Apollo 17 commander Eugene Cernan test drives his Lunar Roving Vehicle before putting it to work during the final manned Moon mission in December 1972. Cernan and crewmate Harrison Schmitt, the only geologist ever to walk on the Moon, gathered more than 200 pounds of rocks and soil, while the third crewmember, Ron Evans, conducted observations from lunar orbit. Cernan took the final steps on the Moon on December 14, bringing an era of lunar exploration to an end. [NASA]
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APOLLO 17: Stand by for touchdown. Stand by.
This is an auspicious week in the history of space exploration. 50 years ago, an American spacecraft staged the first successful encounter with another planet — a brief passage by Venus. And just 10 years later, the final crew of the Apollo program landed on the Moon.
APOLLO 17: Okay, Houston, the Challenger has landed! We is here! Man is we here!
Astronauts Gene Cernan and Jack Schmitt landed on December 11th, 1972, in a valley in the lunar highlands. The site gave them a chance to sample two different types of terrain — the surrounding mountains of the highlands, and a small plain of relatively young volcanic rock on the valley floor.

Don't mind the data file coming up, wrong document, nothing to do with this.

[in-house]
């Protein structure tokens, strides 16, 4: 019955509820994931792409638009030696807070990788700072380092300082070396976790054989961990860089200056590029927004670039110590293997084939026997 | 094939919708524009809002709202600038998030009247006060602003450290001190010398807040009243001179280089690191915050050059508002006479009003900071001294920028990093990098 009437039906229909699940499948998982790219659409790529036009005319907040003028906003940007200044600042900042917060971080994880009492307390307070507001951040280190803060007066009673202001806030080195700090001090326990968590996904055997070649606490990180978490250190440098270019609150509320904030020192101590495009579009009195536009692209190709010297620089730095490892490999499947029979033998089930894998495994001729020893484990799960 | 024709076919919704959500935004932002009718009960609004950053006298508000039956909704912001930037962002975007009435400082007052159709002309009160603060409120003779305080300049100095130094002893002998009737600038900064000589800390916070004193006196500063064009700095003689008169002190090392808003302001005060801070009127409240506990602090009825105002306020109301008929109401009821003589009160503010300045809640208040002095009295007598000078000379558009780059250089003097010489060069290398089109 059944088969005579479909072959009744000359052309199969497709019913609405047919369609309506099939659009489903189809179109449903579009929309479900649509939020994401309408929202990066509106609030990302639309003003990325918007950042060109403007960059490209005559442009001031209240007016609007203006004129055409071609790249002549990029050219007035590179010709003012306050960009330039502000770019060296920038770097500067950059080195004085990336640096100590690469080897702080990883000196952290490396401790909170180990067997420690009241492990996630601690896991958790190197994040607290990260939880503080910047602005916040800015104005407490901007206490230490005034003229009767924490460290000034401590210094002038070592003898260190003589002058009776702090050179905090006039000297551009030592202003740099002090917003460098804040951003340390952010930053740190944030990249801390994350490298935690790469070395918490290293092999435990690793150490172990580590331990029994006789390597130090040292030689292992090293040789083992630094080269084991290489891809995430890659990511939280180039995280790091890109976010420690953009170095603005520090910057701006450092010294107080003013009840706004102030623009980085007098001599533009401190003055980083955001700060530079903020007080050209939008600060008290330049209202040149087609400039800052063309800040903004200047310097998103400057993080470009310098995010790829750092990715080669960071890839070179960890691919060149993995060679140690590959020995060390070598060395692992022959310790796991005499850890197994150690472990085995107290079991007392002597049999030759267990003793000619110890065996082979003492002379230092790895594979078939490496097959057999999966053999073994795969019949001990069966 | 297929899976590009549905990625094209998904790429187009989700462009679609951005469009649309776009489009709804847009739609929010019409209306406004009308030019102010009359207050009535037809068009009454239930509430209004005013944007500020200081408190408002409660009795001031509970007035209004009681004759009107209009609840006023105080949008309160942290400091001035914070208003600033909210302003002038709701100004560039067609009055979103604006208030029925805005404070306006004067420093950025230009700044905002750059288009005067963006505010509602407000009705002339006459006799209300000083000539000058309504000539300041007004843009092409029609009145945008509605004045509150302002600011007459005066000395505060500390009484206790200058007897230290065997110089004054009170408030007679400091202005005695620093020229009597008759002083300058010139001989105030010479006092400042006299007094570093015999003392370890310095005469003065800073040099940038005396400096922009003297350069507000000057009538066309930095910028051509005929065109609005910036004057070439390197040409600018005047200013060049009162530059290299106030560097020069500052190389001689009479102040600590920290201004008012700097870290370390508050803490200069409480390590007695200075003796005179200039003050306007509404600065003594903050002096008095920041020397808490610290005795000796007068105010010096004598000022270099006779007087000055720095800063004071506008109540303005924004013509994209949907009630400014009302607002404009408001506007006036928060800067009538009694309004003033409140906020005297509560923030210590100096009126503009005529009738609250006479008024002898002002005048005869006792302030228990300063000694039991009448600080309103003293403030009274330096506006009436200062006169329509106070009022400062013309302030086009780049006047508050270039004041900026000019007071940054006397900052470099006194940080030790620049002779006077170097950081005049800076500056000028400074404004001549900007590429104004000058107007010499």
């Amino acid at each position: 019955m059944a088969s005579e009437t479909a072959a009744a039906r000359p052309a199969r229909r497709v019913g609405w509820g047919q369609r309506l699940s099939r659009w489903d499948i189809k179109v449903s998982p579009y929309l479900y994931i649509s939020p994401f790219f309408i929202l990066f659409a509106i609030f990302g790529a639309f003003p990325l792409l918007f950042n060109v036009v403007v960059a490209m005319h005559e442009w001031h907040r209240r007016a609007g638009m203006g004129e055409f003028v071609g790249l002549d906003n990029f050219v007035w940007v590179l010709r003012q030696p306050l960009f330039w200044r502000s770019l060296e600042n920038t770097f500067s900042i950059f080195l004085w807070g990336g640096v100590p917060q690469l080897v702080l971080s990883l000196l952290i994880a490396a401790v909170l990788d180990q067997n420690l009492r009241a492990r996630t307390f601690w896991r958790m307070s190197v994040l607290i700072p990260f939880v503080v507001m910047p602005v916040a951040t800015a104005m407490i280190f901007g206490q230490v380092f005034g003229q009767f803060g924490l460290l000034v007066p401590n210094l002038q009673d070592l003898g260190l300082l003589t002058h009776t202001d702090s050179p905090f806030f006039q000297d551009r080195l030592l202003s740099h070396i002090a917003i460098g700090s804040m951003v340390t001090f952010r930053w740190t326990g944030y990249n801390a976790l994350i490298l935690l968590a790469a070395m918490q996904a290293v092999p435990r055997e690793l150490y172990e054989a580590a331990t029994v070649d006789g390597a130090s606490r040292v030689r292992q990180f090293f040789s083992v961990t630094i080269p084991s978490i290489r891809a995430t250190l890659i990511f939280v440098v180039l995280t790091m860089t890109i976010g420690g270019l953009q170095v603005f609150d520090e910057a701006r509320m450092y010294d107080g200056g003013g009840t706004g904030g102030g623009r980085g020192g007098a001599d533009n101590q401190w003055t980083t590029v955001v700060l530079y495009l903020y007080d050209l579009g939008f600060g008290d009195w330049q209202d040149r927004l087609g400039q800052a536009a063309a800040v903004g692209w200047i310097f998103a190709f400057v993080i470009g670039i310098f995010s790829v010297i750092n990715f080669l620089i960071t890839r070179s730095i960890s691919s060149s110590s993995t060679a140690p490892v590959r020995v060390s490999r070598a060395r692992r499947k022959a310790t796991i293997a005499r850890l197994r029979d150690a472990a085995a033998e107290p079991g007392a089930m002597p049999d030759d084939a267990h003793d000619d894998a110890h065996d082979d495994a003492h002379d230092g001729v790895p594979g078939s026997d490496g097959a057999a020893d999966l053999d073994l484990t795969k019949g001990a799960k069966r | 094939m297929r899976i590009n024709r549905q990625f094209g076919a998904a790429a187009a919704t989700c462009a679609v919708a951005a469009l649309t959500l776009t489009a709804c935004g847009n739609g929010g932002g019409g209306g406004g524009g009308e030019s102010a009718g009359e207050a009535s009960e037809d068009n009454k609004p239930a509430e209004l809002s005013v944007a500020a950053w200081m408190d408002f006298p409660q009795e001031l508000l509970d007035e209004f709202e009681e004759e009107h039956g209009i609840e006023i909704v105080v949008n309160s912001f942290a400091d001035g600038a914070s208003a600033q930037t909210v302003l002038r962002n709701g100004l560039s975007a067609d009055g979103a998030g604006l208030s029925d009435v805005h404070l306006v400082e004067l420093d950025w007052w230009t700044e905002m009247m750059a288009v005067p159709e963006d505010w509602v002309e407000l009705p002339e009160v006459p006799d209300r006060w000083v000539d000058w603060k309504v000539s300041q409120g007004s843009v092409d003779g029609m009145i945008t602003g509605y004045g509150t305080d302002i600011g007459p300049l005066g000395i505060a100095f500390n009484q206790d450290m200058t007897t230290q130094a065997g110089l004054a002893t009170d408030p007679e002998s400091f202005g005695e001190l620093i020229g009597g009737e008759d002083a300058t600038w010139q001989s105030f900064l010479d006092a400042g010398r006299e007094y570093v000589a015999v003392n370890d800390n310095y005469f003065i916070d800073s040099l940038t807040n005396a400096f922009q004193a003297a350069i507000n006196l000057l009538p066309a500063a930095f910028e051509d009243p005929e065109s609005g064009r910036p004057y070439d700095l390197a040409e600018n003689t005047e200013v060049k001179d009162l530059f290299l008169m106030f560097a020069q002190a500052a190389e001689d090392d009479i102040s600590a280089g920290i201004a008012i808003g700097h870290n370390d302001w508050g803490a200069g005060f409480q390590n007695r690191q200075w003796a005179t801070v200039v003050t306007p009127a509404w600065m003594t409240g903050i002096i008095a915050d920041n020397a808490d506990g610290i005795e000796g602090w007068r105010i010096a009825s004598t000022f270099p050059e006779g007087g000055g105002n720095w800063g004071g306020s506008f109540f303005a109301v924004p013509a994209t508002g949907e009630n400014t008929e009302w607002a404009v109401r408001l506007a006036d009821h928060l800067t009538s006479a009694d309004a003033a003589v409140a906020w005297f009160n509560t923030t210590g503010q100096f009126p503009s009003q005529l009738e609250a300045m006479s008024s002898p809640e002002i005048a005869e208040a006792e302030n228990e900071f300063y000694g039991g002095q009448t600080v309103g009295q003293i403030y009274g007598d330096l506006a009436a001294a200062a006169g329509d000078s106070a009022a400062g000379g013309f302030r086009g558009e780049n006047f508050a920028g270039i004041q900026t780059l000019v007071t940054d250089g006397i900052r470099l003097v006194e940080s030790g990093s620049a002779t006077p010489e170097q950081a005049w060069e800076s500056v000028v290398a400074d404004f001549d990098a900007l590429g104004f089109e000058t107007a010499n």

Schmitt was the first and only geologist to visit the Moon. During three moonwalks, he and Cernan picked up more than 240 pounds of rocks and soil.
One of the highlights was a patch of bright orange soil, which scientists are still studying today. A recent analysis found that it contains a lot of water, showing that the Moon is much wetter than anyone had expected just a few years ago.
And from lunar orbit, the third Apollo 17 astronaut, Ron Evans, operated cameras and other instruments that mapped a large swath of the surface. Cernan and Schmitt rejoined Evans after three days on the Moon, and the crew returned to Earth on December 19th.
At the time, most expected astronauts to return to the Moon within a few years, but it hasn’t worked out that way. More about the long break tomorrow.
Script by Damond Benningfield, Copyright 2012